Islamist Militants Shift Strategy, Seek Haven in North Mali

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Abdoulaye Diop
Mali Foreign Minister, Abdoulaye Diop. Photographer: Saul Loebb/AFP/Getty Images

Islamist militants in the Sahel are shifting their strategy and focusing on establishing bases in the sparsely populated north of Mali, Foreign Minister Abdoulaye Diop said.

Nigeria’s Boko Haram and groups with ties to al-Qaeda and Islamic State have made creating operating stations a priority, Diop said in an interview in Dubrovnik, Croatia, on Saturday. At least 43 peacekeepers have been killed in Mali since the United Nations began deploying soldiers in 2013, making it the deadliest UN mission that’s currently operational.

“The terrorist threat we’re tackling now is different from anything in the past,” he said. “They also need their own territory like ISIS or Boko Haram. They want to create safe havens from where they would launch attacks, even against Europe.”

The French military has paired with armed forces in Mali, Niger and Chad to combat a surge of suicide bombings and hit-and-run attacks in the semi-arid Sahel region that stretches across several countries in West Africa. Weapons from Libyan arms stocks that were looted after the collapse of Libya’s government in 2011 have stoked conflict in the region, with militants moving freely in the Sahara desert between North and West Africa.

Militants hit the capitals of Chad and Mali for the first time this year. Boko Haram set off two bombs in N’Djamena in the past month, and al-Qaeda in the Islamic Maghreb killed five people in a shooting at a restaurant in Mali’s capital, Bamako, in March.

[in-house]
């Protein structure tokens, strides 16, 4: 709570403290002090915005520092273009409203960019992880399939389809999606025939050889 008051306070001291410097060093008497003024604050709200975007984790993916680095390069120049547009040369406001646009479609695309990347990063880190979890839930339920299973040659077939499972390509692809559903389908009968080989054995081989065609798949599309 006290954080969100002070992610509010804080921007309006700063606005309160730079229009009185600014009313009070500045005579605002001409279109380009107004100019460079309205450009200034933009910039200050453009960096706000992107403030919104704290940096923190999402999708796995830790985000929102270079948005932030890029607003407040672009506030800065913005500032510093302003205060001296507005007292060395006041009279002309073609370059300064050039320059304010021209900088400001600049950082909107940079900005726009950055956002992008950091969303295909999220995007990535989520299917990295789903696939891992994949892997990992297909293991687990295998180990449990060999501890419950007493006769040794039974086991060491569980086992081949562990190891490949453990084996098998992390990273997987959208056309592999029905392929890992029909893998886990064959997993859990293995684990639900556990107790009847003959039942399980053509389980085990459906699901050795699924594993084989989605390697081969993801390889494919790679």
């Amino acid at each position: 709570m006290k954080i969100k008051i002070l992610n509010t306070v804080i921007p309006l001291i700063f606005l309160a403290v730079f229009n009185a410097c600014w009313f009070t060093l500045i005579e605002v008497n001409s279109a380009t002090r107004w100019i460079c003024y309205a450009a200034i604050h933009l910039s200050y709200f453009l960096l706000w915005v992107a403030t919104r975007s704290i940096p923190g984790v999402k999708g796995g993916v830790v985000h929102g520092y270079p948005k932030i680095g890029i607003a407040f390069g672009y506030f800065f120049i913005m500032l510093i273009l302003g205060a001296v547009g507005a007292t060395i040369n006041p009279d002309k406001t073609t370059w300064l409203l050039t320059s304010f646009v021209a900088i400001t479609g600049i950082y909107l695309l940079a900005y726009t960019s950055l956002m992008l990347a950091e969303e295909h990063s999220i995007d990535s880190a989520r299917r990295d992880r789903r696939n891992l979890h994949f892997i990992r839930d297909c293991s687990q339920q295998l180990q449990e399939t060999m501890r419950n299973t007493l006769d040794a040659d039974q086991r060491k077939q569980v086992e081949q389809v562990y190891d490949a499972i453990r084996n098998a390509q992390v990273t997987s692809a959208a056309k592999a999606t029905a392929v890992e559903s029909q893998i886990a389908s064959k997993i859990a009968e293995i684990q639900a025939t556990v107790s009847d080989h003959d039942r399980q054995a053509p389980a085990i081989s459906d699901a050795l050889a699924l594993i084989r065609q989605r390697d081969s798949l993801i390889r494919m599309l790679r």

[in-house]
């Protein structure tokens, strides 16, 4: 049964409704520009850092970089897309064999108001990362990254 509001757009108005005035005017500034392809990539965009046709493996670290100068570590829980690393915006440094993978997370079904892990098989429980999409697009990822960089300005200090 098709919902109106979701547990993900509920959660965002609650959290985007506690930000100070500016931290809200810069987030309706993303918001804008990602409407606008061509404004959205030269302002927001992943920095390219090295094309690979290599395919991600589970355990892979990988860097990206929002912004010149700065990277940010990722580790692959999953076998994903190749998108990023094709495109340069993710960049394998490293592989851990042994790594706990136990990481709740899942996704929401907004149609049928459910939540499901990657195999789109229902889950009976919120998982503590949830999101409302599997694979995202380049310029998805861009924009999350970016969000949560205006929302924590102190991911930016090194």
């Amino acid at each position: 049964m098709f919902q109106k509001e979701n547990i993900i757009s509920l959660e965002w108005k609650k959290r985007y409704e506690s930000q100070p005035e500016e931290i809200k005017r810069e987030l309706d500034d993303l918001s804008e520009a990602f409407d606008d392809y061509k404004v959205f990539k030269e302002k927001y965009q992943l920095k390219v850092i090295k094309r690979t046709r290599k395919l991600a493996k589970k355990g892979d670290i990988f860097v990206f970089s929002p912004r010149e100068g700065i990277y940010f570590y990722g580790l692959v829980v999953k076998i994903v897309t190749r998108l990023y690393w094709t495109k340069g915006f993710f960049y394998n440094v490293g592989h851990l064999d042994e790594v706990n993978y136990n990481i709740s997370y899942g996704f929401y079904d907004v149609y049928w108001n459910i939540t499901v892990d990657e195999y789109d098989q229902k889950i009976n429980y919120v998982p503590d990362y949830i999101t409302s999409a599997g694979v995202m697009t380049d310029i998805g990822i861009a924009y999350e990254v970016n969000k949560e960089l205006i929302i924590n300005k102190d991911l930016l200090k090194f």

Beach Attack

To Mali’s north, in Tunisia, a man killed 38 tourists at a beach resort this month in an attack that Islamic State claimed responsibility for. The U.K. told its citizens to leave Tunisia because of the growing likelihood of more attacks.

“The threat of Islamic State isn’t far from us; we need to be prepared, we need to counter it,” Diop said. “So unless the Libyan crisis has a solution -- a political, and probably also a military solution -- we’re not safe in Mali.”

Nigeria’s President Muhammadu Buhari, who was elected this year, has vowed to defeat Boko Haram. The militants, who want to impose their version of an Islamic state in Africa’s largest economy, have killed thousands of civilians and forced an estimated 100,000 people to flee across its northern borders to Niger and Chad.

Buhari fired the heads of the armed forces Monday and appointed new ones as Boko Haram’s attacks hit the worst level since he took power six weeks ago.

There’s a criminal economy in northern Mali that fuels the unrest, Diop said. Traffickers compete with each other to move drugs, goods and migrants through the Sahel, which is hard to patrol because of its desert-like temperatures and lack of roads.

“French forces are doing an excellent job,” Diop said. “But in the longer run it will be necessary to build a regional and local capacity to fight terrorism. For that we will need at least an endorsement from the UN, and that could open doors to support from the international community.”

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